How is nursing hard? Watch

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alio~
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In what way is doing a nursing diploma/degree difficult? Is it the placements that generally cause students to drop out or the theory/too many assignments? People say that the courses are hard but I originally thought this was dow to financial reasons, having to hold down another job to support their familes etc.. I can't see how its any harder than having a full time job because although you have assignments during full time placements half the time you are just like a normal student in 3 days a week with assignments to do around that. I don't want any replies of anger I wondered what is it about the course thats most difficult?
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Subcutaneous
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There's a mixture
1. Finding placements, boring- realising its not for them
2. Yes finances, a lot of people are mature students with families and can't cope
3. Academic, a fair amount of people in my last cohort had to leave the course due to not getting the required grades for 2nd year. Nursing is a science within itself, and demands a lot of knowledge, but also analytical skills too and many do not gain them throughout the year or expect the course to be more 'practical' than it really is
4. The emotional and physical impact nursing has on people, makes a big difference aswell in terms of motivation, energy etc
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Natasha_c
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We were in five days a week, not three 'like most students.' It's very scientific and the content is hard. There's placements on top of work, at full time which most university students dont have to deal with.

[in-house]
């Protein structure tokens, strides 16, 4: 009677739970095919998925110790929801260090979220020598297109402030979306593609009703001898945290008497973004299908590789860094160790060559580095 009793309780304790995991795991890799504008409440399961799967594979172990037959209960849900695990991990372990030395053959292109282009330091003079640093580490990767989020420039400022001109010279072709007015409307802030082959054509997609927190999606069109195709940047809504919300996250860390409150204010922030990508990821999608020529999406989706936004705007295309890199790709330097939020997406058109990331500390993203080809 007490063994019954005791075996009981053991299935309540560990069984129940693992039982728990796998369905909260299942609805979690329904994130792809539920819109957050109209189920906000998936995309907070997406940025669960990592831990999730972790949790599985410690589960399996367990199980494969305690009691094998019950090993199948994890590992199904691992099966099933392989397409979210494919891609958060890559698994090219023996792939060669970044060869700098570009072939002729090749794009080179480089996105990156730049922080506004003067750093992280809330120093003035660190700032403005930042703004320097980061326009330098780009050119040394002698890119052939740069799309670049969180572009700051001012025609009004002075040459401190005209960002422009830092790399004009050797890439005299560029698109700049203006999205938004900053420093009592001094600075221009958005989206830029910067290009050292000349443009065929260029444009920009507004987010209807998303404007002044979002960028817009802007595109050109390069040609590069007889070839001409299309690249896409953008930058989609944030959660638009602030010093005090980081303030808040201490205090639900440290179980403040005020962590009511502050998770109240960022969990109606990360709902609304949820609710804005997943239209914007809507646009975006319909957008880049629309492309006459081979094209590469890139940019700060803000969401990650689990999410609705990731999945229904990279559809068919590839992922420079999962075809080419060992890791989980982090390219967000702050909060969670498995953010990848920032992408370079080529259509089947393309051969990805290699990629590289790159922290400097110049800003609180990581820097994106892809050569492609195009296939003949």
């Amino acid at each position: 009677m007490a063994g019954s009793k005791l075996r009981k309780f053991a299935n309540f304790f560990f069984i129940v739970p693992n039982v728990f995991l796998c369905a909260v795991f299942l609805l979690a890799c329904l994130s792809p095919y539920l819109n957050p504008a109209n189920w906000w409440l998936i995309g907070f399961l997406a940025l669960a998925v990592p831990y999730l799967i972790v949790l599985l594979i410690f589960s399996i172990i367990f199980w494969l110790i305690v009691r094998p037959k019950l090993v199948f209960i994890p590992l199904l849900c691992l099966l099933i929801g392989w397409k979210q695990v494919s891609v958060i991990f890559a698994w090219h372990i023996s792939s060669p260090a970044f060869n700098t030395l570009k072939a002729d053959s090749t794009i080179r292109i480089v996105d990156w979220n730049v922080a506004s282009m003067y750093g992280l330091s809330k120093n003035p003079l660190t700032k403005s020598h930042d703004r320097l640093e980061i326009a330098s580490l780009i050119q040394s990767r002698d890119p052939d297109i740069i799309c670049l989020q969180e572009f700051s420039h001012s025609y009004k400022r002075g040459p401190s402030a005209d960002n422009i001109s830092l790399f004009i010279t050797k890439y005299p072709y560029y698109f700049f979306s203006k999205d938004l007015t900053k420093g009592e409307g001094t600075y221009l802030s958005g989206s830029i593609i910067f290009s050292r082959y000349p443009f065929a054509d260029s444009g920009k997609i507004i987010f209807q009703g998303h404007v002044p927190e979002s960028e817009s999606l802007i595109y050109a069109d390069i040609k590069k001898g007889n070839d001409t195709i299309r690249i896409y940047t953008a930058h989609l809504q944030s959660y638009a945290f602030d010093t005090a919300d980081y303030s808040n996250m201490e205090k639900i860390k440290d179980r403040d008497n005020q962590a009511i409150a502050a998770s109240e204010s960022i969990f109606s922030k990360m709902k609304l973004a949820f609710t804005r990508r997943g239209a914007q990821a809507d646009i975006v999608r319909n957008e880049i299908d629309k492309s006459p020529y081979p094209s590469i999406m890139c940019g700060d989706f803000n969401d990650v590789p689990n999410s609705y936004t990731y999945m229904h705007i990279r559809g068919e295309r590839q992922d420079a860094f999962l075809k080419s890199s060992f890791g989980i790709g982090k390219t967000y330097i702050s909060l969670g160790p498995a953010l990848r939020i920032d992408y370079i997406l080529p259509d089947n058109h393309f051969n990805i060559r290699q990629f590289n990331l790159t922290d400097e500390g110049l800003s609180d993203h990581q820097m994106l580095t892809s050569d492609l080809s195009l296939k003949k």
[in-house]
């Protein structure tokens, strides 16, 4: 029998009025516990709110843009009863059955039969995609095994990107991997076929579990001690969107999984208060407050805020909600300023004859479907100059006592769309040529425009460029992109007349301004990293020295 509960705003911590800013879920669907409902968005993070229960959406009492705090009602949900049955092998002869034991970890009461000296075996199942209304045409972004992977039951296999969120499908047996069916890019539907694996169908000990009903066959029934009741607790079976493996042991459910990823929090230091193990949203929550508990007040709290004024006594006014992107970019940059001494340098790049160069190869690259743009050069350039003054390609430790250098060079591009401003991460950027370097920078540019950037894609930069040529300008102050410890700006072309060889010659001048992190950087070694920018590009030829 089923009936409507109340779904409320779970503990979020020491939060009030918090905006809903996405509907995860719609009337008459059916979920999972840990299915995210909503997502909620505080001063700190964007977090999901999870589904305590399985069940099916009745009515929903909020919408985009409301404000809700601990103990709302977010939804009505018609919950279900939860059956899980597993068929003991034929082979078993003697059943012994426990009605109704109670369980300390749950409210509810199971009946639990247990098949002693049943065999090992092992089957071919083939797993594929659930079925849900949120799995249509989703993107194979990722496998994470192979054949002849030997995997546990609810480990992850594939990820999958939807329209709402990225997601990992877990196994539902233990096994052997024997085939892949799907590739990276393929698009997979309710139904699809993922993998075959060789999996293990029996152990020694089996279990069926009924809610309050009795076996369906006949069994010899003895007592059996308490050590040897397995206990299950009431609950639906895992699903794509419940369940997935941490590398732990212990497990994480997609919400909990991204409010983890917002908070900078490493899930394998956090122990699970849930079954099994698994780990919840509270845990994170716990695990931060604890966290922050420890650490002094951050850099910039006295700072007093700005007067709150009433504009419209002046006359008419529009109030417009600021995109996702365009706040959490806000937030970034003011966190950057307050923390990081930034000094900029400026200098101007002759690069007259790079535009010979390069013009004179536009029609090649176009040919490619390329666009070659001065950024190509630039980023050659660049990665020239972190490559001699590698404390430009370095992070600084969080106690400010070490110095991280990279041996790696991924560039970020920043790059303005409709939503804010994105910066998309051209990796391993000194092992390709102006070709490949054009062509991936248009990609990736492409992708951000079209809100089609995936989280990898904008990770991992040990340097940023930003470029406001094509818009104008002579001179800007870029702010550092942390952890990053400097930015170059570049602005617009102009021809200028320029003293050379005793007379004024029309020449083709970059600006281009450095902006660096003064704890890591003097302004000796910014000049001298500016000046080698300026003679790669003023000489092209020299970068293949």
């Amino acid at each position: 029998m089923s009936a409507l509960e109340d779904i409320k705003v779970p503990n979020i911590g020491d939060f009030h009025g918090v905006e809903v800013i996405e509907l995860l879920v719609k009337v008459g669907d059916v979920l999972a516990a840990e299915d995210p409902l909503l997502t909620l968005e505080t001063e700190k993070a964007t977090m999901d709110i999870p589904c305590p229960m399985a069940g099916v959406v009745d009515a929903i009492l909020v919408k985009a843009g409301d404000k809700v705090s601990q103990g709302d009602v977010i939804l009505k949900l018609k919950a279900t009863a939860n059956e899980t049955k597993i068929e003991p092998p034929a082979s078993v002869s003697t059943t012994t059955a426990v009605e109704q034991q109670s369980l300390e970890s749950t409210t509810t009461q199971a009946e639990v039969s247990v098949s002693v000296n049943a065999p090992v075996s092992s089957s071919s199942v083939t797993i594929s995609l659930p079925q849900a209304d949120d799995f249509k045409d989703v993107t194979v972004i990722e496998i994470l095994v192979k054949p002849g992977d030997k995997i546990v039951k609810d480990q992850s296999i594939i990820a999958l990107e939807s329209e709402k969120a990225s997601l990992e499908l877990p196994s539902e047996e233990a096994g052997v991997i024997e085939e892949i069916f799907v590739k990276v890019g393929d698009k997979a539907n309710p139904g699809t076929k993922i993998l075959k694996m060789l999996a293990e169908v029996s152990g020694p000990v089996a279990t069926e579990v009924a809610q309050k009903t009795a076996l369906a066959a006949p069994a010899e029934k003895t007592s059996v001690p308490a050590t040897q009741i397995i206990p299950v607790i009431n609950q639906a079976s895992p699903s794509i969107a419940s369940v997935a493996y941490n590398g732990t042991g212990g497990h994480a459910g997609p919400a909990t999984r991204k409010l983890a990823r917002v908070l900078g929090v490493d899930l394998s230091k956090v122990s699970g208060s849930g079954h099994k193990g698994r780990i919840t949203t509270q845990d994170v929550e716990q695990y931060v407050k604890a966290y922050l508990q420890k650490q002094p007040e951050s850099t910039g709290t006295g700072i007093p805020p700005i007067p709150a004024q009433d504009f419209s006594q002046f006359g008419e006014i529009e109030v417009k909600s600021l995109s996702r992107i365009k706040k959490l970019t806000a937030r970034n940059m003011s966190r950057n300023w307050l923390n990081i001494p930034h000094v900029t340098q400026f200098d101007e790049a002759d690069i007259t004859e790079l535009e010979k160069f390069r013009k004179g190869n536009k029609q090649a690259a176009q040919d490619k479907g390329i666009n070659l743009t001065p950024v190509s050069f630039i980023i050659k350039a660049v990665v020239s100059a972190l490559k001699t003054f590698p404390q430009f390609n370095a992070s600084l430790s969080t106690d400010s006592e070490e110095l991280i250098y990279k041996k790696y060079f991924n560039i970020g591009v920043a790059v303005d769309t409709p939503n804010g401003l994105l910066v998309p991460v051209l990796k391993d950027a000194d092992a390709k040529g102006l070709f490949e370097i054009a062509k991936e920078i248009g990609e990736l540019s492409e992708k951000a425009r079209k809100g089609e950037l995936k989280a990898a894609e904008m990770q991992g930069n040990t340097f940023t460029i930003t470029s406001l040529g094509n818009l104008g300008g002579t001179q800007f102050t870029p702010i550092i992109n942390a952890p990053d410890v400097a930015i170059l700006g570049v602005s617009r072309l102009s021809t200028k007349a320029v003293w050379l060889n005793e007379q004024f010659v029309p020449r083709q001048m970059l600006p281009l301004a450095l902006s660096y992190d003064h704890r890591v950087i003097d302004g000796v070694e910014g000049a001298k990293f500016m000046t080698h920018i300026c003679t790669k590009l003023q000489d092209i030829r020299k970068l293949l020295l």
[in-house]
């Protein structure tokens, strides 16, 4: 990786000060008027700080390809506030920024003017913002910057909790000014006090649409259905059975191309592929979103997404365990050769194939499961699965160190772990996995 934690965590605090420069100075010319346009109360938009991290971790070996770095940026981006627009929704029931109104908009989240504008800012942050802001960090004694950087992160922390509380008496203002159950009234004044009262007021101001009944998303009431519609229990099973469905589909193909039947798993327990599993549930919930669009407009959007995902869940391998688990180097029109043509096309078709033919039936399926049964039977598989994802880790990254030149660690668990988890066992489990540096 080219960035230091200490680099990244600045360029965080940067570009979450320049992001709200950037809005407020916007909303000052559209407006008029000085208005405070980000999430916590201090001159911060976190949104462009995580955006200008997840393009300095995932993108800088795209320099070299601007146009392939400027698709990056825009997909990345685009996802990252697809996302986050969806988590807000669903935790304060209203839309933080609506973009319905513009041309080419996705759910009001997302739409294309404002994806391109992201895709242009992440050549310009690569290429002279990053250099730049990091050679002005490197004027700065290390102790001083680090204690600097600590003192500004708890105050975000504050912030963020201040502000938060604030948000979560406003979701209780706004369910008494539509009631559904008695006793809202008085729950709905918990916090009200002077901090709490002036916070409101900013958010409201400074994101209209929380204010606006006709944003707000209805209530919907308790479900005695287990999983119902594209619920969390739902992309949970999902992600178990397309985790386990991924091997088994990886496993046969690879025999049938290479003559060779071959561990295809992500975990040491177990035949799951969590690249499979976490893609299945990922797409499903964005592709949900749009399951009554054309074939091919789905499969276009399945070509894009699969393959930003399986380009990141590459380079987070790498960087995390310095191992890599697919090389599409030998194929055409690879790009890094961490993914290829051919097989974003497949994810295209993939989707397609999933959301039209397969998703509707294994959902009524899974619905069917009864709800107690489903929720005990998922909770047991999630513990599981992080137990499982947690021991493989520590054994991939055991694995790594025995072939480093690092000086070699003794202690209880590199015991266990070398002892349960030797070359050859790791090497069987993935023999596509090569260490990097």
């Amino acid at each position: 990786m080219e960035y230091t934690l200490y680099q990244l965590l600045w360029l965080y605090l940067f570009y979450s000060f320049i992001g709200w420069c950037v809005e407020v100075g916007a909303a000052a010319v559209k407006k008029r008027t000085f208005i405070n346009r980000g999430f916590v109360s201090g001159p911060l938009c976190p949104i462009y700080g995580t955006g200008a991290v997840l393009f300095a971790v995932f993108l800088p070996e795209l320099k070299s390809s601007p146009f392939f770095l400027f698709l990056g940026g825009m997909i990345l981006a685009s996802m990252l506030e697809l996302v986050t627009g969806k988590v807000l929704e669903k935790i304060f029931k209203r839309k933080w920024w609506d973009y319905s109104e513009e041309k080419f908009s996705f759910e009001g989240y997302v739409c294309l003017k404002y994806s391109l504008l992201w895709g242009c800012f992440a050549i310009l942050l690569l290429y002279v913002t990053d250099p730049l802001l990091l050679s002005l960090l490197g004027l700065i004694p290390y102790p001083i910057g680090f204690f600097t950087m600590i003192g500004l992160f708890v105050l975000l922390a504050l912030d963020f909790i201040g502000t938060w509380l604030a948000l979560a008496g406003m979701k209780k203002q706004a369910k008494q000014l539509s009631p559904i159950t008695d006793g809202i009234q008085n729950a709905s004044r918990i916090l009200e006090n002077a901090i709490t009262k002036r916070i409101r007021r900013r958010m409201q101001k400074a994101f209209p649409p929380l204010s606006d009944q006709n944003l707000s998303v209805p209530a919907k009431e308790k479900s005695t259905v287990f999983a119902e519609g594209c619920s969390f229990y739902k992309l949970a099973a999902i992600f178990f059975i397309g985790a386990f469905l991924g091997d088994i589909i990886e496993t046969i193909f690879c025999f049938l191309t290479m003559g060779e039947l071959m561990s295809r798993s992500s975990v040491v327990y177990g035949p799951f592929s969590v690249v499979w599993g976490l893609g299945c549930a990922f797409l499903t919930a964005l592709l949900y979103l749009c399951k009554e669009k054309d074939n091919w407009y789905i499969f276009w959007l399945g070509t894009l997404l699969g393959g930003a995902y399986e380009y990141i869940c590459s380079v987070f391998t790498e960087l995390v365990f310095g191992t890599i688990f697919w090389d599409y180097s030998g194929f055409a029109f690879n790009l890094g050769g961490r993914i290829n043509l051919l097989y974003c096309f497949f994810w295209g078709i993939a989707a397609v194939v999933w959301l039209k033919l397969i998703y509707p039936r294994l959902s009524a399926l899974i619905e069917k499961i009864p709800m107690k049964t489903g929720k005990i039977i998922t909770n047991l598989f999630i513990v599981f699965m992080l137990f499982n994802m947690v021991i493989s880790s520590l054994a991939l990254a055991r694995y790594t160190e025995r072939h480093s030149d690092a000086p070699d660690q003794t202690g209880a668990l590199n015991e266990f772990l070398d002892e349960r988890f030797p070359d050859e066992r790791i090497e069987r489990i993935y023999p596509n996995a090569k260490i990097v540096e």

Financially though there's a lot of help available and it's better then most courses in that respect, although you could argue it's harder to work.
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darkplace
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When you say your in 5 days a week, do you mean the whole day is full of lectures? Or do you get a few then a gap then a few more?
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Subcutaneous
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(Original post by darkplace)
When you say your in 5 days a week, do you mean the whole day is full of lectures? Or do you get a few then a gap then a few more?

5 days a week 9-4 and wednesday afternoons off
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Caroleanne34
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I study nursing, work part time and have a father who needs 24 hour care which I need to help with, I live on my own with a mortgage to pay. It is nothing like any other degree! Yes financially it is very hard unless you live with parents. We are in full time 5 days a week, we study a host of subjects, not just nursing, and on top of all that we work 12 hour placements. It is very hard going. Our uni also add in additional sciences which we learn in depth (anatomy, physiology, biochemistry, pharmacology, microbiology, immunology, haematology to name a few) I would kill for just one day to myself. I am constantly on the go. This is no easy degree. It's much harder than other non medical degrees. We have much more exams and more essays, assignments, etc than other courses. For example, this year we have 6 weeks of placement where we work 3-4 x 12 1/2 hour shifts per week (we don't get paid) and the day after our placement finishes we are straight into exams. No time off to study. I haven't had a social life since I came onto the course. However it will be worth it in the long run. You have to be committed to this and doing it for the right reasons as it is very tough.
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deviant182
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(Original post by alio~)